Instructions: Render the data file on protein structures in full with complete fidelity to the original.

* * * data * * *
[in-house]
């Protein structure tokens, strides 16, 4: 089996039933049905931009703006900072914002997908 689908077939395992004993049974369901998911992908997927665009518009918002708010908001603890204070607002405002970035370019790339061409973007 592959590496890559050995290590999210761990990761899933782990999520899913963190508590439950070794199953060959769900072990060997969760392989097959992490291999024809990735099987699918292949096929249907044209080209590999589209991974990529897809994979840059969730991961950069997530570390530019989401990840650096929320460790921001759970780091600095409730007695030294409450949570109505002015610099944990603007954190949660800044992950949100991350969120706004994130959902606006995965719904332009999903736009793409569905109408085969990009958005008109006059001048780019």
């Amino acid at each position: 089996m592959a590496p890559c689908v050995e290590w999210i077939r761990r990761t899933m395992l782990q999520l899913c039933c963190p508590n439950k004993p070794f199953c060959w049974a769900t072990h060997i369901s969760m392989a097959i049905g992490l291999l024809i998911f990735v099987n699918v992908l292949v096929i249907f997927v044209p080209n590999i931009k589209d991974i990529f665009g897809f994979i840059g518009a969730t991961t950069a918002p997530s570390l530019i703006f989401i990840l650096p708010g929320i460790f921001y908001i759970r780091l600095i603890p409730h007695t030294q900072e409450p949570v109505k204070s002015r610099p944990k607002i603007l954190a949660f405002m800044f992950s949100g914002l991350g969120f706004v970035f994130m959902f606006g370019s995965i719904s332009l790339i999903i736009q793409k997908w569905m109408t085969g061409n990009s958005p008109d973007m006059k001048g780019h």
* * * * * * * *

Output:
[in-house]
């Protein structure tokens, strides 16, 4: 089996039933049905931009703006900072914002997908 689908077939395992004993049974369901998911992908997927665009518009918002708010908001603890204070607002405002970035370019790339061409973007 592959590496890559050995290590999210761990990761899933782990999520899913963190508590439950070794199953060959769900072990060997969760392989097959992490291999024809990735099987699918292949096929249907044209080209590999589209991974990529897809994979840059969730991961950069997530570390530019989401990840650096929320460790921001759970780091600095409730007695030294409450949570109505002015610099944990603007954190949660800044992950949100991350969120706004994130959902606006995965719904332009999903736009793409569905109408085969990009958005008109006059001048780019």
């Amino acid at each position: 089996m592959a590496p890559c689908v050995e290590w999210i077939r761990r990761t899933m395992l782990q999520l899913c039933c963190p508590n439950k004993p070794f199953c060959w049974a769900t072990h060997i369901s969760m392989a097959i049905g992490l291999l024809i998911f990735v099987n699918v992908l292949v096929i249907f997927v044209p080209n590999i931009k589209d991974i990529f665009g897809f994979i840059g518009a969730t991961t950069a918002p997530s570390l530019i703006f989401i990840l650096p708010g929320i460790f921001y908001i759970r780091l600095i603890p409730h007695t030294q900072e409450p949570v109505k204070s002015r610099p944990k607002i603007l954190a949660f405002m800044f992950s949100g914002l991350g969120f706004v970035f994130m959902f606006g370019s995965i719904s332009l790339i999903i736009q793409k997908w569905m109408t085969g061409n990009s958005p008109d973007m006059k001048g780019h």